When I was a sophomore in college, my psychology professor invited a trans man to speak to the class about going through his transition to a “woman”. This was meant to affirm his decision, but it unintentionally illuminated several aspects of his experience. He had a long history of sexual privation; his father was distant and angry. Later, he discovered his wife was having a lesbian affair. He tried to save the marriage by inviting this third party into their bed, but it only made things worse. He was honest about the intense pain that lasted months after his reassignment surgery. “I was on painkillers and constantly felt like I had to take a s—,” he explained. “My doctor told me this was my pelvis attempting to expel the residual parts of my penis from my vagina cavity.” His body knew what his mind did not. Many trans people recognize later in life such actions were a mistake, but are not given an alternative.

Most people, especially in adolescence, struggle in some way with his or her sexuality, often not feeling man or woman enough. Society comes up with new terms all the time to explain these experiences in more and more specific detail. The one we need is “a child of God.” Our health, our joy, our meaning, our identity can only be found in Him. When we give our lives to Him, the healing will come, and it won’t cost us a dime and the rewards are priceless.

• Related at CWR: “Matt Walsh’s film What is a Woman? is both valuable and incomplete” (June, 3, 2022) by Amy Welborn

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About Nick Olszyk 190 Articles
Nick Olszyk teaches theology at Marist Catholic High School in Eugene, Oregon. He was raised on bad science fiction movies, jelly beans, and TV shows that make fun of bad science fiction movies. Visit him online at his website, Catholic Cinema Crusade.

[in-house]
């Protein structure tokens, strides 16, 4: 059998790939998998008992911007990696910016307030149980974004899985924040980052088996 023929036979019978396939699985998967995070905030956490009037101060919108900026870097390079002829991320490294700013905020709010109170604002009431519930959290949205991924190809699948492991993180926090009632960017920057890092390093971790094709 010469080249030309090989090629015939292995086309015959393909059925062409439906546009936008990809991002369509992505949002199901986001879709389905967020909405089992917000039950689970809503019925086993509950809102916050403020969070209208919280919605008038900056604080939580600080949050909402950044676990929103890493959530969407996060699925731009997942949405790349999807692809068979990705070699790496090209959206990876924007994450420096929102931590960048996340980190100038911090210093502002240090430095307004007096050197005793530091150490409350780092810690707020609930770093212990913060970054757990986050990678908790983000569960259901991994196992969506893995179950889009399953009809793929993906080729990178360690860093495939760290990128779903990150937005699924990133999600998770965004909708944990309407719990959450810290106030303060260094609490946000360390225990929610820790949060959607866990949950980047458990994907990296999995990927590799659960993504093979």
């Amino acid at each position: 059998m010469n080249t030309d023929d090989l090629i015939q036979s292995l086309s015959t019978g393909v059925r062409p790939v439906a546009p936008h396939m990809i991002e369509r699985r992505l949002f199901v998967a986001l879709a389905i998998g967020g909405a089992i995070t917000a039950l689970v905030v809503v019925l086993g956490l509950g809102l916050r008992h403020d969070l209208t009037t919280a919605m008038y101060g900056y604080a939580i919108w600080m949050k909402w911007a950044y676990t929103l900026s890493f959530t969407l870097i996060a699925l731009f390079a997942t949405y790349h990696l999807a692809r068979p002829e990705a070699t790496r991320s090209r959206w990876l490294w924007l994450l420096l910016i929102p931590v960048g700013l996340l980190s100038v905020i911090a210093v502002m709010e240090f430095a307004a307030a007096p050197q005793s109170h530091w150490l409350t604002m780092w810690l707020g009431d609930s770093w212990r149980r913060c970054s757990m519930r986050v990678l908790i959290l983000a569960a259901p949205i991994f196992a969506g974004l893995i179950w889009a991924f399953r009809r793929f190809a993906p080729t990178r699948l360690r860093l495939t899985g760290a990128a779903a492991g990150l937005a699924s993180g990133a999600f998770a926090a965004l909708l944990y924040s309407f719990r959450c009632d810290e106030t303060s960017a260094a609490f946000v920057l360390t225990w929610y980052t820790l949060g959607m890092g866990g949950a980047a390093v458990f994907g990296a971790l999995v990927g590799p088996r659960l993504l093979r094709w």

1. The Church has been losing its moral voice for decades, and as a cover for the cowardice of those who should have raised voices, like any cowardly mind, it cultivated a collective and systematic denial by adapting the verbal engineering of the prevailing moral cowardice from secular culture who rely on an amoral interpretation of human existence that requires social engineering to deal with problems, which reflexively leads to plumbing solutions.
    Gun violence? Outlaw guns; don’t deal with the moral nihilism that is the real cause. Inconvenient unwanted pregnancy, vacuum out the baby. Never deal with the dehumanizing effects of the sex revolution let alone killing the babies. Self-esteem insecurities, promote the self-destructive myth of gender dysphoria to the point of mutilating bodies with impunity. And the wimpy prelates in our Church will talk about plastic straws in the ocean before any of this.

  2. Nowhere in this otherwise excellent piece did I find the word which surely deserves a place here – absurdity. It is beyond time to bring this word out early and often, because madness doesn’t quite fit – but it comes darn close.

  3. Tact not “tact”?

    I haven’t seen the documentary. Was there any mention of sin?

    In the related CWR article by Amy Welborn, St. Joan of Arc is pictured. St. Joan was not in the service of her womanhood or a womanhood, she was answering a call. You can not lump all women into that and there is no abstraction inside it that can be honed out for definition.

    God made man in His image and likeness, male and female so created. They are subjectivities and they have objective realities over which they are made responsible. And just as with the issues going on in genderism, they can NOT dissect the subjective and objective, nor within them, on their own whims or otherwise through others’ rationalizations, whereby to come up with their own individuations or for making it accepted.